Practising architect Stuart Barlow reviews an exhibition which looks to the 1960's for inspiration for today's architects who must seek solutions to today's problems
Barbican Art Gallery’s new exhibition Radical Nature celebrates the relationship artists and architects have had with the environment over the last 40 years. It brings together the work of 20 individuals or groups of artists and architects. We see some of the pioneers, whose work grew out of environmental concerns arising from the social and political upheavals of the late 1960’s and the oil crisis of the early 1970’s, to contemporary artists and architects who are picking up the baton of those debates due to the increasing climate crisis facing our planet. It’s a wide-ranging show which includes an extensive programme of events and a number of projects in East London, including recreating Agnes Denes’ Wheatfield – A Confrontation, originally grown in the Battery Park landfill in New York in 1982.
The aim is to “map how artists and architects have engaged with ecological problems since the 1960’s”, but the result is something of a curate’s egg. Interspersing the works of the pioneers with more contemporary pieces throughout the exhibition works well as it shows good concepts do not age with time. Some of the more interesting works are located within the central space of the gallery as you enter, once you have made your way past Mark Dion’s Wilderness Unit – Wolf (2006) – a modern interpretation of the traditional museum’s stuffed animal.
These include Hans Haacke’s Grass Grows (originally created in 1969) and Henrik Håkansson’s Fallen Forest (2000) – a recreated 16 meter-square patch of rainforest flipped onto its side. Both works seek to bring nature directly into the gallery to challenge how we relate to the natural environment. On the other hand, Newton and Helen Mayer Harrison’s work, Full Farm (1972) asks questions. Growing food within a gallery might be the result of the artists’ desire to make works that benefit the eco-system: will we all have to start growing food indoors to feed an increasingly urbanised world?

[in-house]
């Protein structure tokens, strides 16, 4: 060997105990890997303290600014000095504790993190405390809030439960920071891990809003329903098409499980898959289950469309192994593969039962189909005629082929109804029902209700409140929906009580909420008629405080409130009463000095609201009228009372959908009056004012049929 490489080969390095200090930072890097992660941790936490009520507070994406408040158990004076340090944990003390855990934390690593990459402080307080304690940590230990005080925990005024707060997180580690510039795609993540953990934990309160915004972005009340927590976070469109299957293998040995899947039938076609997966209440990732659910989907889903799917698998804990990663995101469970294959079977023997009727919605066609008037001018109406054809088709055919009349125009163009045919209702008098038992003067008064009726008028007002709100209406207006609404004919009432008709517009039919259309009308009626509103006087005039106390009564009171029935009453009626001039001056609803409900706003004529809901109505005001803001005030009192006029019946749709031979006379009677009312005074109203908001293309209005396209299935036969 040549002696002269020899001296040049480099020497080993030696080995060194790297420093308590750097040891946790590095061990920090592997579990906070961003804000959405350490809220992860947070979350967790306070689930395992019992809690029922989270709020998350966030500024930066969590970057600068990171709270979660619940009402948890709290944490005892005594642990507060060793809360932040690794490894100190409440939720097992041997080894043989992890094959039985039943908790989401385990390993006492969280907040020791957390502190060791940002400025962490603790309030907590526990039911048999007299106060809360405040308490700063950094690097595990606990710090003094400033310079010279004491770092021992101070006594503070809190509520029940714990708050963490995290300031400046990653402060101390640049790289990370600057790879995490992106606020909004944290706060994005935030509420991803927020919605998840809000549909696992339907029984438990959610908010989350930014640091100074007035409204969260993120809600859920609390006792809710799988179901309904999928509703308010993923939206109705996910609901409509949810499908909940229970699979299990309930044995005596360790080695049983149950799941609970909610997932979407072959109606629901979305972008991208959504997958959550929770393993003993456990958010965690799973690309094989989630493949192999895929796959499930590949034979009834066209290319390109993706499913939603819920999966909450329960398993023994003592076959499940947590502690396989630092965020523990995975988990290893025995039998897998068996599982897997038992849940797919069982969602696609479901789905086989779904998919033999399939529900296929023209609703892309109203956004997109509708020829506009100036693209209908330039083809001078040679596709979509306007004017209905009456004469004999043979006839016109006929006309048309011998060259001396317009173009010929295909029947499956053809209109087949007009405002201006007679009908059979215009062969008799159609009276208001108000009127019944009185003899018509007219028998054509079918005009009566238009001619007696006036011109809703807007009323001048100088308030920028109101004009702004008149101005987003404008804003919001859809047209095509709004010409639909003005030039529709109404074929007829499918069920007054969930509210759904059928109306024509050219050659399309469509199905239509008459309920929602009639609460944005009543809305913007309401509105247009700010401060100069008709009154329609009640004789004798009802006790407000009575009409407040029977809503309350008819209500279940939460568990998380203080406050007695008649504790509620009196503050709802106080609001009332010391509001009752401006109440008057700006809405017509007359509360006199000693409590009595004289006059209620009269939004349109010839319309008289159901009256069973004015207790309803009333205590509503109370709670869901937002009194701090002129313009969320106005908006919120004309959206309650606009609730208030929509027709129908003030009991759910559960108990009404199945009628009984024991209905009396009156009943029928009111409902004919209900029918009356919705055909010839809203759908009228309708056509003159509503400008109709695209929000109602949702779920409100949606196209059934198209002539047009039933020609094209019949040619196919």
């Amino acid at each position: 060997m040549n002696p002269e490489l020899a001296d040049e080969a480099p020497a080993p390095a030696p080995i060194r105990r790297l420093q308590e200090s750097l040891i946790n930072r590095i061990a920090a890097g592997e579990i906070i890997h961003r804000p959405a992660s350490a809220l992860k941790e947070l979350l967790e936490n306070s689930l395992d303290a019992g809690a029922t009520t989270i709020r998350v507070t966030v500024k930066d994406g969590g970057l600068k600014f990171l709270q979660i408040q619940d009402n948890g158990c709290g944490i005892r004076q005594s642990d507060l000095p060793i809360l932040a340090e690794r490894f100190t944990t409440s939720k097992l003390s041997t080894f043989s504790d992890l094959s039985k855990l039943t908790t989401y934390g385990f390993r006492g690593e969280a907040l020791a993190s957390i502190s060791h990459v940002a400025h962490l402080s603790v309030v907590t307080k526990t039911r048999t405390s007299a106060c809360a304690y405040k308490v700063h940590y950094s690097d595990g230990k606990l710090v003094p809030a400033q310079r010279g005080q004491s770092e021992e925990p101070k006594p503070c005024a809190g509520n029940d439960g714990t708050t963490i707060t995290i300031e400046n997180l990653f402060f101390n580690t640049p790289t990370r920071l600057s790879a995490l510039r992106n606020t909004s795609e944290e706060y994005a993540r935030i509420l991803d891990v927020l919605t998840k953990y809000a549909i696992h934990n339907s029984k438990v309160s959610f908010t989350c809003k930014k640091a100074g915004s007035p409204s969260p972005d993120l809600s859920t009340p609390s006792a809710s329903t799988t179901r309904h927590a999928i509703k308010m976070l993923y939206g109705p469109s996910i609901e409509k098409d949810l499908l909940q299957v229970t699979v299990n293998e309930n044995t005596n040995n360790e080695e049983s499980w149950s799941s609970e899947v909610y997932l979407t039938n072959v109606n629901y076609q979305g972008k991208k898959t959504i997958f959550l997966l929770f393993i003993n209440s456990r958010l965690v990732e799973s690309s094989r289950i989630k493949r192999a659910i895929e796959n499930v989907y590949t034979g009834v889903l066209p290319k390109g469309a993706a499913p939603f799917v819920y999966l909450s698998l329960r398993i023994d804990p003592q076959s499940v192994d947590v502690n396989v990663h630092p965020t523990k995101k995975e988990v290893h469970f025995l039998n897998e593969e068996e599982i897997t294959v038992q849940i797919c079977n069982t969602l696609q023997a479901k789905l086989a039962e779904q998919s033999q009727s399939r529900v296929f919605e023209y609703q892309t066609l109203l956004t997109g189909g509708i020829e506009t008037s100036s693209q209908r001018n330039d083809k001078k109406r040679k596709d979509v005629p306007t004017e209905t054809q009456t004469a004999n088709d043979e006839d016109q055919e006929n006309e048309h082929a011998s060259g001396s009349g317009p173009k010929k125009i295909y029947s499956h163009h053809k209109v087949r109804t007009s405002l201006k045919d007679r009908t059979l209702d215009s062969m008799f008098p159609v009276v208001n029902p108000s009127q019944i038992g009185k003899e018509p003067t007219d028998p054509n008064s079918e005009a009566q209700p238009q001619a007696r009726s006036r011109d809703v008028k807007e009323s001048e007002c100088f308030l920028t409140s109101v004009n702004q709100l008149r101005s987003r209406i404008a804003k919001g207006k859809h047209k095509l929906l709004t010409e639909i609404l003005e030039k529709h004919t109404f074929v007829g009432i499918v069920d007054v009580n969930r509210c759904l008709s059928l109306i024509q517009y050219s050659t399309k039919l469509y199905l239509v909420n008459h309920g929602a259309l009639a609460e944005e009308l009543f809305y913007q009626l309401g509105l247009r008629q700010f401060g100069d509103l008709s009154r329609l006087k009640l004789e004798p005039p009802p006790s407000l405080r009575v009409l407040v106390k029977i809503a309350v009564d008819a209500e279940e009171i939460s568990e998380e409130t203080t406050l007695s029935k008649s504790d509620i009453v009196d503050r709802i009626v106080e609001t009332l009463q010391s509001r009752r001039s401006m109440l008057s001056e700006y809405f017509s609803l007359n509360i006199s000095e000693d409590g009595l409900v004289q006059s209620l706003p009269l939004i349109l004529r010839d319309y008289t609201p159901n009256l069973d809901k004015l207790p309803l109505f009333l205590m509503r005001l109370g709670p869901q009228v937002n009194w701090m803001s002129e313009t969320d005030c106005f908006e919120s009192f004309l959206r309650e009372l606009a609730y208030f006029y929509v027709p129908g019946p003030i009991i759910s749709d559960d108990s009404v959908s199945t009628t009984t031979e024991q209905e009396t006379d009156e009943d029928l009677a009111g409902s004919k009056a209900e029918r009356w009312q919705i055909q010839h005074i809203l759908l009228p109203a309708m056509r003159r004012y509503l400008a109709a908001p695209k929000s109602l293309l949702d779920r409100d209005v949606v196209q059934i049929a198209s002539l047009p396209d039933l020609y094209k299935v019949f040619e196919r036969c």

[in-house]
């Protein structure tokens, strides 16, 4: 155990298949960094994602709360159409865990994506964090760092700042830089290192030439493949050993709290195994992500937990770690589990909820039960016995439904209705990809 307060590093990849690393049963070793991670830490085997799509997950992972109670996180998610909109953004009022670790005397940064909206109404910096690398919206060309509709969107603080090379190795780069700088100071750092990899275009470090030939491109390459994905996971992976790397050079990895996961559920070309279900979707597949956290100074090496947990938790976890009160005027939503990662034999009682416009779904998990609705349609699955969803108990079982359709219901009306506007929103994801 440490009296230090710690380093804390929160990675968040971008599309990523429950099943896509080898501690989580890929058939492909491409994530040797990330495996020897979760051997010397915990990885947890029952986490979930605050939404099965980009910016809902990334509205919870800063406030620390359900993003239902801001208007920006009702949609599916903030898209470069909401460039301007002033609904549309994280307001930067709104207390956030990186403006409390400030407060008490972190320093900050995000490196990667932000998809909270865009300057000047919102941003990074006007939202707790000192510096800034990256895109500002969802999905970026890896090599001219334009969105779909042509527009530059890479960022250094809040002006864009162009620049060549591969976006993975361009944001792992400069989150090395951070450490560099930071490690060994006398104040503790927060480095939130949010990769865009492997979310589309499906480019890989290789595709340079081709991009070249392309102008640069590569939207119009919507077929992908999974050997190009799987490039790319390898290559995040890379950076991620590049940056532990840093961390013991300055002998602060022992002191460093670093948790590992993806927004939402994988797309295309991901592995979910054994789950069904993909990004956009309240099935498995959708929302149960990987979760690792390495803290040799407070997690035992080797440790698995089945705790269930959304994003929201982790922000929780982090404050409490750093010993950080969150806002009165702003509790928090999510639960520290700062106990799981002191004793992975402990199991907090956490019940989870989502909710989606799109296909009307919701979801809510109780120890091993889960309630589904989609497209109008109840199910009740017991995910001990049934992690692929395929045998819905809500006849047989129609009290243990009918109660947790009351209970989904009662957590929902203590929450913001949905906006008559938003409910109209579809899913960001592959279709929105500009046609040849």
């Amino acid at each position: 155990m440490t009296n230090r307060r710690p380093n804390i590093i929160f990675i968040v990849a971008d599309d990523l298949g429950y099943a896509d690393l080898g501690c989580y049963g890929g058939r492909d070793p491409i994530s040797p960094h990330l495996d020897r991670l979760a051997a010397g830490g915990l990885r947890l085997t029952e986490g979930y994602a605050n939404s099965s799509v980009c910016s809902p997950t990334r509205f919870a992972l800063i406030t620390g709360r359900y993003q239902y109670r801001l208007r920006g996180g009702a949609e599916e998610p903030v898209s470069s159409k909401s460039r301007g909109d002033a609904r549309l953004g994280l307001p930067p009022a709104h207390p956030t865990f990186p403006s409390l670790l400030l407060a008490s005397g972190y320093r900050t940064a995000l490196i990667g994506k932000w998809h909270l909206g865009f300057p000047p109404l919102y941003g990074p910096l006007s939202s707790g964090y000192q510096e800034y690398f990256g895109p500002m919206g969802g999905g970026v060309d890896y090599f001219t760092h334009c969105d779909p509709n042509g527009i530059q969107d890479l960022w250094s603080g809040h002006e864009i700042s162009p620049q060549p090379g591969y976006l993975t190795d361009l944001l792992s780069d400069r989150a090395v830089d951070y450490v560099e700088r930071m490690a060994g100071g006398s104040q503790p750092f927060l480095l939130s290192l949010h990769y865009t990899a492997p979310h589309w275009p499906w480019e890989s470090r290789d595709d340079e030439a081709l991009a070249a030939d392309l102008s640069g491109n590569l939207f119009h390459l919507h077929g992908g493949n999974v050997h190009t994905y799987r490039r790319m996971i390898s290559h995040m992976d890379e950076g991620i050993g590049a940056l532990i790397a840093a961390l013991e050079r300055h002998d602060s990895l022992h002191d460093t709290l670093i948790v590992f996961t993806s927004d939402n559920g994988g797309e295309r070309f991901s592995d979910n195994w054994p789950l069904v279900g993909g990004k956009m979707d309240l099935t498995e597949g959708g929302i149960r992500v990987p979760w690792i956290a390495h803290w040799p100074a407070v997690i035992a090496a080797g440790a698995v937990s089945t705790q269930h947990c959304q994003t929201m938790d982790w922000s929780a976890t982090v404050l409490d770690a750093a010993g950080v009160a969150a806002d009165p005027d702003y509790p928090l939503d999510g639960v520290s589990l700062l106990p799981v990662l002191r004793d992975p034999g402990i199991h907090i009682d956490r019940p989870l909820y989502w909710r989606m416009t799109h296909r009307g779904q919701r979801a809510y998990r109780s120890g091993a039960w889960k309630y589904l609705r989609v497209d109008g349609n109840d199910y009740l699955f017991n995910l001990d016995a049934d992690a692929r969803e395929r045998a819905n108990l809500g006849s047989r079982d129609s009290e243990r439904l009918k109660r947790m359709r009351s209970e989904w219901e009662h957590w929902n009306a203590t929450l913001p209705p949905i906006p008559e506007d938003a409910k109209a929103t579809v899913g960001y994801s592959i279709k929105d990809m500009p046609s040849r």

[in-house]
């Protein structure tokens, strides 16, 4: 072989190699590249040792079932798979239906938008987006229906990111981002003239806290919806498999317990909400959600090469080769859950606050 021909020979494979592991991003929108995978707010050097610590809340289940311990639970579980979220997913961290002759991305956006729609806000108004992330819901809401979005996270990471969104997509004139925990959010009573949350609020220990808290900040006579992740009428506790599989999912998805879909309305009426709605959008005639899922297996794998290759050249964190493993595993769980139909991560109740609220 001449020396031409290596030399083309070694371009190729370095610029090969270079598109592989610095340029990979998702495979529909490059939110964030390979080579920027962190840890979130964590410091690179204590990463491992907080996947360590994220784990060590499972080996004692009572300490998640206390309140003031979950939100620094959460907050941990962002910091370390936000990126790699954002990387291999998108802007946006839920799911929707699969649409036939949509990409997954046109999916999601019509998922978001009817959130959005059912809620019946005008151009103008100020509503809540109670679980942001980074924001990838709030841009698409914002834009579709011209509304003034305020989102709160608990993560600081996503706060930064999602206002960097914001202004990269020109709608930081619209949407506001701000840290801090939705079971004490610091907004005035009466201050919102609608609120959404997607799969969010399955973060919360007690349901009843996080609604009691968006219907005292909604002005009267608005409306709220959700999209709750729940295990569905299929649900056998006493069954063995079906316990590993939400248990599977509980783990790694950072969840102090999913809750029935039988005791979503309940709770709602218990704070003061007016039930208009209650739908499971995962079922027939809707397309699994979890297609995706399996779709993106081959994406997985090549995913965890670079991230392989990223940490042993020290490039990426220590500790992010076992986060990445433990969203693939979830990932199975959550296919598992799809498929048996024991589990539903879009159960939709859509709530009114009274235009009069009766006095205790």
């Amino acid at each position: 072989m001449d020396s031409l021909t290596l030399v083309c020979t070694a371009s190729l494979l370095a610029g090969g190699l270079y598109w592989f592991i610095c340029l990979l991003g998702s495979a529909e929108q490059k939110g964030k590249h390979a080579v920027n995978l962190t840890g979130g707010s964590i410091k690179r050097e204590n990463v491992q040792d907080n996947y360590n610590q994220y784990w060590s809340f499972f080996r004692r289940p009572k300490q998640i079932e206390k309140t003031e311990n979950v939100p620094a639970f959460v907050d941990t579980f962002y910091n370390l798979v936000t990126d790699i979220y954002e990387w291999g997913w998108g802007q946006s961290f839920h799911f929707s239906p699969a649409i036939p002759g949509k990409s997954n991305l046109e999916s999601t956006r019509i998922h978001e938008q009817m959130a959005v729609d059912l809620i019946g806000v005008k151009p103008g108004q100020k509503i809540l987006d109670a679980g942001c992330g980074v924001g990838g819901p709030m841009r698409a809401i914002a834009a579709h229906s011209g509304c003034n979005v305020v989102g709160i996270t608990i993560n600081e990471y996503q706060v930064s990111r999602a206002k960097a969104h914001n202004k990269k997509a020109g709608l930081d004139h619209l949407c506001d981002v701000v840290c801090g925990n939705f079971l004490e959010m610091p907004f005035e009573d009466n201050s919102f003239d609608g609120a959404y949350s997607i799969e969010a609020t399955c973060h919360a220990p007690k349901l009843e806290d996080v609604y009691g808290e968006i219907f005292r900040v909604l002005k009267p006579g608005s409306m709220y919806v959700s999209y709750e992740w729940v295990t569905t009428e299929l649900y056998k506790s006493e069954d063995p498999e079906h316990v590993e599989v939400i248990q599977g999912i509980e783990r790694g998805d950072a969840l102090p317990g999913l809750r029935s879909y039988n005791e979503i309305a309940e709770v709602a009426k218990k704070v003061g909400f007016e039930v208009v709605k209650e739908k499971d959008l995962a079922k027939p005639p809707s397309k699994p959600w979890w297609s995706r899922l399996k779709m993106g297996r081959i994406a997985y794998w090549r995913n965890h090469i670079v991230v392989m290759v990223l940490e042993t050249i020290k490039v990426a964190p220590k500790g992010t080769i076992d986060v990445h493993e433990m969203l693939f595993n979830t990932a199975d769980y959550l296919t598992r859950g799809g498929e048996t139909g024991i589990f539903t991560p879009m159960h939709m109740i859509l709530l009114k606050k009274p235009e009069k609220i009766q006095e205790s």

There is a timber geodesic dome in this central space which provides a tranquil place to sit and watch Buckminster Fuller’s 1976 film Modelling Universe, on stools made from recycled elements from the previous Le Corbusier exhibition held at the Barbican, while he explains how he discovered the structures to make geodesic domes through experimenting with real physical models started in the late 1940’s. Fuller saw these as stepping stones in a process of technological advancement which would allow society to do "more and more with less and less until eventually you can do everything with nothing”, in an attempt to increase the standard of living for an ever-growing population despite the finite resources of the Planet – Fuller termed this process ephemeralization. This contrasts nicely with the architectural work of R&Sie(n), located in an alcove close by. Unlike Fuller, whose work tried to discover universal truth which recognised “change is normal”, R&Sie(n)’s designs for “termite-shaped buildings” seem trapped in a virtual world, derived from the possibilities and constraints of 3 dimensional computer aided design programmes rather than responding directly to society’s context.